If you're over 40 and can not do 40 pushups in a row, it might be time to do something about it.
A new study suggests the number of pushups close to Old man may show performance, may be an indication of his overall heart health.
Men who can do more than 40 at a time have a 96 percent lower risk of heart attack, stroke, and heart disease compared to men who can hold fewer than 10, according to online results from February 15 in the JAMA Network Open ,
"There was essentially a dose response," said senior researcher Dr. Stefanos Kales, Professor of Environmental Health at the Harvard TH Chan School of Public Health in Boston. "The more pushups you could do, the less likely it was that you had heart disease."
It seems that push-up capacity can be a "marker of general physical fitness".
"As you can well imagine, there are people who are world-class marathon runners who can not do a lot of pushups, and there are people who are bodybuilders who can do a lot of push-ups but can not walk well ", he added. "But in this study and other studies we conducted, we found that push-up capacity and aerobic capacity correlate fairly well."
For the study, Kales' team studied the heart health of just over 1
The men's push-up capacity was measured at the beginning of the study, and participants also underwent a treadmill test to verify their aerobic capacity. Each man then underwent annual physical examinations and completed health questionnaires.
During the 10-year follow-up, 37 men had heart problems, the findings showed.
Researchers divided the men into five groups of 10 pushups and ran the numbers to see if their push-up capability accurately predicted heart problems.
Even after adjusting for age and BMI, the investigators found that the number of pushups a man could perform predicted the risk of heart problems. According to the authors of the study, push-up capacity was more associated with heart health than aerobic capacity, as measured by a standard treadmill test.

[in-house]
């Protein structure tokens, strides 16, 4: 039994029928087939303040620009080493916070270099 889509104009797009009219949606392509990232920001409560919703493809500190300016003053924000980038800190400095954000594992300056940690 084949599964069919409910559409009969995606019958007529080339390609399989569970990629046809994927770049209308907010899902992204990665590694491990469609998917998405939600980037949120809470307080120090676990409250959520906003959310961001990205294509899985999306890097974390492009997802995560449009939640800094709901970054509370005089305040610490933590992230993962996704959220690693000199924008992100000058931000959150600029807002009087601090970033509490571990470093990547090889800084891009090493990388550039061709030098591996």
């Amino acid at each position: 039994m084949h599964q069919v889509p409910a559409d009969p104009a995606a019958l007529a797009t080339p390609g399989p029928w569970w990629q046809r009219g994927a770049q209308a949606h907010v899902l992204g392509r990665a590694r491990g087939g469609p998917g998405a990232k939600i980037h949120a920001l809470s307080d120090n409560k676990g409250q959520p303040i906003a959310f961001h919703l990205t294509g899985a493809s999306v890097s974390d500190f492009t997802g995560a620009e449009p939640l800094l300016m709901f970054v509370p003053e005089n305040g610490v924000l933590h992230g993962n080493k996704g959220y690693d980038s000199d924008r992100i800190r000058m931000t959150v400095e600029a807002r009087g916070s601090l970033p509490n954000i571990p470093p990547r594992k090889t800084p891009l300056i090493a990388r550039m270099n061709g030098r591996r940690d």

Nevertheless, physicians are likely to continue to rely on stress-treadmill testing as a measure of heart health. Satjit Bhusri, a cardiologist at Lenox Hill Hospital in New York City.
"I agree with the authors that push-up performance can correlate with stress testing," Bhusri said. "Nevertheless, the data and information collected in the stress test are still the gold standard."
Because only men were involved in the study, their results can not be applied to women. Kales suspects that there would be a similar relationship, but it may have to be measured differently.
The push-up test could not accurately predict heart problems for everyone, Dr. Gerald Fletcher, professor of cardiovascular medicine at the Mayo Clinic in Jacksonville, Florida.
"This is not a good measurement, it really is not because many people had musculoskeletal injuries," said Fletcher. "Some people have trouble with their arms, I had an arm injury while playing high school football, so I do not use my arms that much to do push-ups."
According to Dr. Guy Mintz: Pushups could be a better estimate of "physical fitness and cardiovascular health in occupations that require increased physical capabilities, such as police officers, firefighters, or plumbing workers." Mintz is the Director of Cardiovascular Health and Lipidology at Sandra Atlas Bass Heart Hospital at Northwell Health in Manhasset, New York.
Fletcher suggested that people who want to protect their heart health should try to do 25 to 30 minutes of aerobics most days of the week. Examples are walking on a treadmill, riding a stationary bike or exercising on an elliptical trainer.
Mintz recommends his patients the "rule of the fours".
"These are 40 minutes of uninterrupted aerobic activity, at least four times a week, to provide four benefits – including improvement in blood pressure, cholesterol, weight, and blood sugar – leading to better cardiovascular health," said Mintz.
The American Heart Association has more about the stress test.
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